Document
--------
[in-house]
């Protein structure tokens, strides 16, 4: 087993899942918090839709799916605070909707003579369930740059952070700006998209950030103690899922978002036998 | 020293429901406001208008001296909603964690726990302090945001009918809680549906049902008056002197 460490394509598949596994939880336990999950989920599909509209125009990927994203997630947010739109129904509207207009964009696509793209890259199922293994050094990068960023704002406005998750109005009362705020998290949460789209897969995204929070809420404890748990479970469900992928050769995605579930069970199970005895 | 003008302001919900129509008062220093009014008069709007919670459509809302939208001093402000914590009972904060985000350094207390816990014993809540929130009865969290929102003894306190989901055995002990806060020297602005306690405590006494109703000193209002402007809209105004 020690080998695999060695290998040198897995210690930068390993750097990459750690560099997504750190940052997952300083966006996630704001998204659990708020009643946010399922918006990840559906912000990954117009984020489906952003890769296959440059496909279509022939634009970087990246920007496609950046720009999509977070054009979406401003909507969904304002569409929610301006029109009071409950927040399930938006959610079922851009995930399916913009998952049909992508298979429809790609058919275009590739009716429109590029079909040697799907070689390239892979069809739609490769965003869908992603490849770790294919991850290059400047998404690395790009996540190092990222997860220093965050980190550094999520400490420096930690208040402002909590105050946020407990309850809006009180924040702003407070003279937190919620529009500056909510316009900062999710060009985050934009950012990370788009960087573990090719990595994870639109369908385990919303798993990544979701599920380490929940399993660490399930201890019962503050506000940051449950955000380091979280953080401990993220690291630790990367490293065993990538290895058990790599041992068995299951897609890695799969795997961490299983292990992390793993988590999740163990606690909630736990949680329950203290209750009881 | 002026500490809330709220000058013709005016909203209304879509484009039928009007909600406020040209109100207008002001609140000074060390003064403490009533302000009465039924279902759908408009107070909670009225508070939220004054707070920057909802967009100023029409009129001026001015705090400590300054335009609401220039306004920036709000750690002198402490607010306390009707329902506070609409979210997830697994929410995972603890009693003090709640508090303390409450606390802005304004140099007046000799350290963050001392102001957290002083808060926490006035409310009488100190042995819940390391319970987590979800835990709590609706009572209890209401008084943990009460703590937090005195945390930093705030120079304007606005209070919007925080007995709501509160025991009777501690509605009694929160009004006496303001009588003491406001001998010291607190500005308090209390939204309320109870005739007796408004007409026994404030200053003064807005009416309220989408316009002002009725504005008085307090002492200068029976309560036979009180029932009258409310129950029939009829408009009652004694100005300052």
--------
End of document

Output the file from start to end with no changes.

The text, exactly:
[in-house]
């Protein structure tokens, strides 16, 4: 087993899942918090839709799916605070909707003579369930740059952070700006998209950030103690899922978002036998 | 020293429901406001208008001296909603964690726990302090945001009918809680549906049902008056002197 460490394509598949596994939880336990999950989920599909509209125009990927994203997630947010739109129904509207207009964009696509793209890259199922293994050094990068960023704002406005998750109005009362705020998290949460789209897969995204929070809420404890748990479970469900992928050769995605579930069970199970005895 | 003008302001919900129509008062220093009014008069709007919670459509809302939208001093402000914590009972904060985000350094207390816990014993809540929130009865969290929102003894306190989901055995002990806060020297602005306690405590006494109703000193209002402007809209105004 020690080998695999060695290998040198897995210690930068390993750097990459750690560099997504750190940052997952300083966006996630704001998204659990708020009643946010399922918006990840559906912000990954117009984020489906952003890769296959440059496909279509022939634009970087990246920007496609950046720009999509977070054009979406401003909507969904304002569409929610301006029109009071409950927040399930938006959610079922851009995930399916913009998952049909992508298979429809790609058919275009590739009716429109590029079909040697799907070689390239892979069809739609490769965003869908992603490849770790294919991850290059400047998404690395790009996540190092990222997860220093965050980190550094999520400490420096930690208040402002909590105050946020407990309850809006009180924040702003407070003279937190919620529009500056909510316009900062999710060009985050934009950012990370788009960087573990090719990595994870639109369908385990919303798993990544979701599920380490929940399993660490399930201890019962503050506000940051449950955000380091979280953080401990993220690291630790990367490293065993990538290895058990790599041992068995299951897609890695799969795997961490299983292990992390793993988590999740163990606690909630736990949680329950203290209750009881 | 002026500490809330709220000058013709005016909203209304879509484009039928009007909600406020040209109100207008002001609140000074060390003064403490009533302000009465039924279902759908408009107070909670009225508070939220004054707070920057909802967009100023029409009129001026001015705090400590300054335009609401220039306004920036709000750690002198402490607010306390009707329902506070609409979210997830697994929410995972603890009693003090709640508090303390409450606390802005304004140099007046000799350290963050001392102001957290002083808060926490006035409310009488100190042995819940390391319970987590979800835990709590609706009572209890209401008084943990009460703590937090005195945390930093705030120079304007606005209070919007925080007995709501509160025991009777501690509605009694929160009004006496303001009588003491406001001998010291607190500005308090209390939204309320109870005739007796408004007409026994404030200053003064807005009416309220989408316009002002009725504005008085307090002492200068029976309560036979009180029932009258409310129950029939009829408009009652004694100005300052």